Billions of neurotransmitter molecules work constantly to keep our brains functioning, managing everything from our breathing to our heartbeat to our learning and concentration levels. They can also affect a variety of psychological functions such as fear, mood, pleasure, and joy.

How Neurotransmitters Work

In order for neurons to send messages throughout the body, they need to be able to communicate with one another to transmit signals. However, neurons are not simply connected to one another. At the end of each neuron is a tiny gap called a synapse and in order to communicate with the next cell, the signal needs to be able to cross this small space. This occurs through a process known as neurotransmission.

In most cases, a neurotransmitter is released from what’s known as the axon terminal after an action potential has reached the synapse, a place where neurons can transmit signals to each other.

When an electrical signal reaches the end of a neuron, it triggers the release of small sacs called vesicles that contain the neurotransmitters. These sacs spill their contents into the synapse, where the neurotransmitters then move across the gap toward the neighboring cells. These cells contain receptors where the neurotransmitters can bind and trigger changes in the cells.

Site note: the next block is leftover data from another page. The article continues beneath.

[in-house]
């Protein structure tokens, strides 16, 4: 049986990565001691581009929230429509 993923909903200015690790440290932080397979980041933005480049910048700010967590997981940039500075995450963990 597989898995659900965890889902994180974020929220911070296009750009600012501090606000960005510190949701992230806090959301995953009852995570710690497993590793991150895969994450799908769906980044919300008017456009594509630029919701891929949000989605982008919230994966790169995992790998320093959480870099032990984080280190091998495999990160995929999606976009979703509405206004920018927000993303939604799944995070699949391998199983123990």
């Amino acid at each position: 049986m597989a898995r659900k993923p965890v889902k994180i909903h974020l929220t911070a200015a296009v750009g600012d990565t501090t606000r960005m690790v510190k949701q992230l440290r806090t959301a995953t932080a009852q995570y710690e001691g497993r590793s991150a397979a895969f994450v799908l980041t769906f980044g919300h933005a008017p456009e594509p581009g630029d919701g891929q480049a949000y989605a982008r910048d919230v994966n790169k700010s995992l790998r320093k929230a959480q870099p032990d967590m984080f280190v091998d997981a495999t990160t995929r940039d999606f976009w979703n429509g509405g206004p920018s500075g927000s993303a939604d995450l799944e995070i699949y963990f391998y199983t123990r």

After release, the neurotransmitter crosses the synaptic gap and attaches to the receptor site on the other neuron, either exciting or inhibiting the receiving neuron depending on what the neurotransmitter is.

Receptors and neurotransmitters act like a lock-and-key system. Just as it takes the right key to open a specific lock, a neurotransmitter (the key) will only bind to a specific receptor (the lock). If the neurotransmitter is able to work on the receptor site, it triggers changes in the receiving cell.

Sometimes neurotransmitters can bind to receptors and cause an electrical signal to be transmitted down the cell (excitatory). In other cases, the neurotransmitter can actually block the signal from continuing, preventing the message from being carried on (inhibitory).

Neurotransmitters are the brains chemical that communicate information throughout your brain and body. They relay information between neuron to neuron. Without neurotransmitters your brain would fail to utilize serotonin, dopemine, norepinephrine and much more needed chemicals that is vital to both your brain and body.

Types Of Neurotransmitters

There are more than 40 neurotransmitters in the human nervous system; some of the most important are acetylcholine, norepinephrine, dopamine, gamma-aminobutyric acid (GABA), glutamate, serotonin, and histamine.

1. Acetylcholine: